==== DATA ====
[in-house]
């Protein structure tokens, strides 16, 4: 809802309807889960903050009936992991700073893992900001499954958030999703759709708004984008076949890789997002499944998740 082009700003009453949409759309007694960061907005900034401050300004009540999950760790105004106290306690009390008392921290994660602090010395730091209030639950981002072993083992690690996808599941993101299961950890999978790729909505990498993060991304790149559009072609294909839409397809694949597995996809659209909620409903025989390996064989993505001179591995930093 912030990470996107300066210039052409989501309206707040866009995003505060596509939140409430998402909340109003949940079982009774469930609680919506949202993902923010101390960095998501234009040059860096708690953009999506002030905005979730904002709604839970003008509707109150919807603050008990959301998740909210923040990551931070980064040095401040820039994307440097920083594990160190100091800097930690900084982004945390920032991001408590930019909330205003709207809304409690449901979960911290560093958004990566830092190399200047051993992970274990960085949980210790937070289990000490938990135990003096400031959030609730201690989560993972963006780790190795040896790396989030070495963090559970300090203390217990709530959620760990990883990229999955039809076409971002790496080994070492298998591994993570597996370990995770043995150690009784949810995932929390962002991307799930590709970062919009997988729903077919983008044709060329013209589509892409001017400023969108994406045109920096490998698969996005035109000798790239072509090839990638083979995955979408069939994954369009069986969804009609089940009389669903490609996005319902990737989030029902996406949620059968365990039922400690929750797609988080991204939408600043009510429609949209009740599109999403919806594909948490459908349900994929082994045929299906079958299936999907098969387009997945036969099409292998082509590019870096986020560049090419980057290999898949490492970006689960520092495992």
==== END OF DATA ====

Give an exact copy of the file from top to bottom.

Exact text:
[in-house]
């Protein structure tokens, strides 16, 4: 809802309807889960903050009936992991700073893992900001499954958030999703759709708004984008076949890789997002499944998740 082009700003009453949409759309007694960061907005900034401050300004009540999950760790105004106290306690009390008392921290994660602090010395730091209030639950981002072993083992690690996808599941993101299961950890999978790729909505990498993060991304790149559009072609294909839409397809694949597995996809659209909620409903025989390996064989993505001179591995930093 912030990470996107300066210039052409989501309206707040866009995003505060596509939140409430998402909340109003949940079982009774469930609680919506949202993902923010101390960095998501234009040059860096708690953009999506002030905005979730904002709604839970003008509707109150919807603050008990959301998740909210923040990551931070980064040095401040820039994307440097920083594990160190100091800097930690900084982004945390920032991001408590930019909330205003709207809304409690449901979960911290560093958004990566830092190399200047051993992970274990960085949980210790937070289990000490938990135990003096400031959030609730201690989560993972963006780790190795040896790396989030070495963090559970300090203390217990709530959620760990990883990229999955039809076409971002790496080994070492298998591994993570597996370990995770043995150690009784949810995932929390962002991307799930590709970062919009997988729903077919983008044709060329013209589509892409001017400023969108994406045109920096490998698969996005035109000798790239072509090839990638083979995955979408069939994954369009069986969804009609089940009389669903490609996005319902990737989030029902996406949620059968365990039922400690929750797609988080991204939408600043009510429609949209009740599109999403919806594909948490459908349900994929082994045929299906079958299936999907098969387009997945036969099409292998082509590019870096986020560049090419980057290999898949490492970006689960520092495992």